Friday, December 16, 2016


Hope-alyptic. It’s the opposite of apocalyptic, a word I came up with when thinking about The Wishing World. It means looking at the bright side, searching for the good. These days, hope-alism in short supply. We feel hope because it is still out there, floating about, but then spend our time spitting vitriol –or listening to it– on social media or mainstream media. We talk darkly about the future.

Are there are truly more horrible things going on now than in the past? Is our future brighter or darker? I think about the theme of the movie Tomorrowland. The climax reveals that the world is self-destructing because negative images, angry speeches, and a sense of doom is being projected at the Earth, amplified a thousand-fold, intended to escalate conflict in the hopes that the Earth will destroy itself. Writer/director Brad Bird touched on something very real with his theme: the amplification of horror in our modern world. Through media. Through social media. Through, oftentimes, the best of intentions: to identify the culprit and stop them.

With all of this doomsaying, it seems like things are getting worse, that we’re galloping toward an undefined cliff. But is this truly reality, or just the reality that we’re making, like the self-fulfilling prophecy of Tomorrowland?

A video called The Fallen of World War II catalogues the deaths (70 million) of the war and points out that more people died fighting in World War II than in all the wars since. In 1989 the span between the end of WWII and the present was called The Long Peace and has continued, relatively speaking, to this day. But this doesn’t make headlines. The narrator said:

“We give such importance to the word “peace,” but we don’t tend to notice it when it occurs.”

It’s not that horrible things aren’t happening. They are. But what is the best way to fight them? Does constantly dwelling on the horrors of the world diminish them or empower them?

Imagination lifts people to create wonders. Goodwill begets goodwill, but media shines the light on the “train wrecks” of our society because that’s what we, as viewers, just can’t turn away from. Stephen Jay Gould’s The Mismeasure of Man notes that what one searches for is what one tends to find. If we look for hate and horror and point it out everywhere, what else do we expect to see?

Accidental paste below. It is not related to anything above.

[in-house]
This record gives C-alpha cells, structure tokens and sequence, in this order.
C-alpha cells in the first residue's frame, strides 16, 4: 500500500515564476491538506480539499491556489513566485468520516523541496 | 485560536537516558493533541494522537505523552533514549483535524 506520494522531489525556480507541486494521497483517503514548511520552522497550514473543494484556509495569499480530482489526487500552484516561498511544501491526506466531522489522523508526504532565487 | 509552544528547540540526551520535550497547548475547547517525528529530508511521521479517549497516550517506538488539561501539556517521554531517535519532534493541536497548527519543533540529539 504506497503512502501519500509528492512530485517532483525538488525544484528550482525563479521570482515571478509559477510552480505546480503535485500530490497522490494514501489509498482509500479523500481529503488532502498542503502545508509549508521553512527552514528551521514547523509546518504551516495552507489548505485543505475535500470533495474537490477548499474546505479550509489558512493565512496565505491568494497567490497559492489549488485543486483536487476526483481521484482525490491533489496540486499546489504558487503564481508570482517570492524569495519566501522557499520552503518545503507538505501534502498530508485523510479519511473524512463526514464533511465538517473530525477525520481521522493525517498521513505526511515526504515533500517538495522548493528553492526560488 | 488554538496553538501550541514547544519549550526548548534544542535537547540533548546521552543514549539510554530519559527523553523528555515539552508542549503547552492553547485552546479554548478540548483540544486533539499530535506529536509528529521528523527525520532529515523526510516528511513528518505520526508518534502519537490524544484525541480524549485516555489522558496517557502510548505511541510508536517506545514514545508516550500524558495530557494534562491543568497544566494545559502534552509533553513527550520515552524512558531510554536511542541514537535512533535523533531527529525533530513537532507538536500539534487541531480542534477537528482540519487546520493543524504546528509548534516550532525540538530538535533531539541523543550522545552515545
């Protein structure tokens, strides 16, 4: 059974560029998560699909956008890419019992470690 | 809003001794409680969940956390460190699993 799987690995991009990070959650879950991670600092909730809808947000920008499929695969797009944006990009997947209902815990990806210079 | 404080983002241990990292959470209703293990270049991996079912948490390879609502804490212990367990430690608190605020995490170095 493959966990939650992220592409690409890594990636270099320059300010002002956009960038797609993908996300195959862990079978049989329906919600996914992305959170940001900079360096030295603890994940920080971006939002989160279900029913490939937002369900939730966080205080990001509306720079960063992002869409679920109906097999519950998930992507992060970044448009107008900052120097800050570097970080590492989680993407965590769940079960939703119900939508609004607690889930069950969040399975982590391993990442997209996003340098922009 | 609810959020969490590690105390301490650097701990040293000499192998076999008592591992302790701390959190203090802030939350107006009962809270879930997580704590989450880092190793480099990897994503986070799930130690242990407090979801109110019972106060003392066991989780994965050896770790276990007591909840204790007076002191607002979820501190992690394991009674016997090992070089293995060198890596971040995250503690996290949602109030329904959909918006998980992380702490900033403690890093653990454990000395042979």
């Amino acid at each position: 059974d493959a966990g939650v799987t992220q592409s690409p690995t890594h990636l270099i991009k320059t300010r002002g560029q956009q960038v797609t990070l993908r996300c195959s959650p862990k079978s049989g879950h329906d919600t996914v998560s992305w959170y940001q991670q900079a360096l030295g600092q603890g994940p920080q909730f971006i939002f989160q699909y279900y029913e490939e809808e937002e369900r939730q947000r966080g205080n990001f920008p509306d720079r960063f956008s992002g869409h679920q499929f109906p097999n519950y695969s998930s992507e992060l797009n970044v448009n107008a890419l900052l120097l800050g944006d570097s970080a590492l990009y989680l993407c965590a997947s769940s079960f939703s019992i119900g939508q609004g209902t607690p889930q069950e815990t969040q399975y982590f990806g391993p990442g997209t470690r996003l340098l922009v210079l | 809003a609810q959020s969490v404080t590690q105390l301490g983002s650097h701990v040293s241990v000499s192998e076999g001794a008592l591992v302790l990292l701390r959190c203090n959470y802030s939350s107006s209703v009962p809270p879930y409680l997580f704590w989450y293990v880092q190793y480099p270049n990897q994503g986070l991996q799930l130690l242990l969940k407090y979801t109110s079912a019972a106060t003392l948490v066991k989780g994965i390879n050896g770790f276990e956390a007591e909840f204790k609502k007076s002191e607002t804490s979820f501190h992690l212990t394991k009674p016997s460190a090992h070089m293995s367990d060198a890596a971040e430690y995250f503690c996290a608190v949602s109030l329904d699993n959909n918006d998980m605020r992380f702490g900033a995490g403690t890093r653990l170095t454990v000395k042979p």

I don’t hear anyone talking about The Long Peace. Shouldn’t we? If we want to point ourselves at a bright future, shouldn’t we look at the light?

Wednesday, December 7, 2016

A Bag of Roses

I have a bag of roses, a cup full of M&Ms, and a dark office. The roses were given to each of the Rose Community Foundation family to wear at Sheila’s funeral today. The M&Ms were Sheila’s favorite candy. The dark office is because she is gone now.

Those who know her best are at the cemetery, lowering her body into the ground. I am here in this office where she lived her dream of helping others, where she gave direction, inspiration and the whole of her being for the last eighteen years. I am here, writing down what Sheila meant to me.

Two years ago at my interview, I came in with a spring in my step. I had a purpose, and I had come to Rose as a part of that. I had been told that as a leader, Sheila was “the real deal,” and after the first minute of talking with her, I knew it was true. She had too many talents to catalogue: her keen mind, her ceaseless curiosity, her drive for excellence, her attention to detail and so many more. But her real magic was how she could make a person feel known and cared for. In that interview, I mentioned my love of science fiction and fantasy, both in books and movies. She mentioned that she had a Star Wars poster from her son’s childhood, and that she thought she still had it lying around her house somewhere, and that she would bring it in for me. With her keen insight, she spotted the parts about me that I liked the most, and let me know that those things were important to her. She had the power to make a person feel relevant, important, empowered.

As I worked with her, I saw her use this magic on Trustees, staff, and community leaders every day. She lived to serve, and her service took the form of enabling others to do good works. She made them feel larger in the exact ways they wanted to feel larger, then set them free to do large things in the world. She has given so much to so many, has stewarded the interests of the community with an open heart and wise counsel, but her greatest gift is in how she made others feel.

You will be missed, Sheila. I don’t know what the Foundation will look like without you, but I know that because of you, I will always think of how I can best serve others. I will think how I can make others comfortable, help them feel inspired about those aspects of themselves that they hold most dear.

I have a bag of roses, an empty cup of M&Ms, and a dark office. Rest in peace, Sheila. Thank you so much. Thank you for everything.

“I've learned that people will forget what you said, people will forget what you did, but people will never forget how you made them feel.”

-Maya Angelou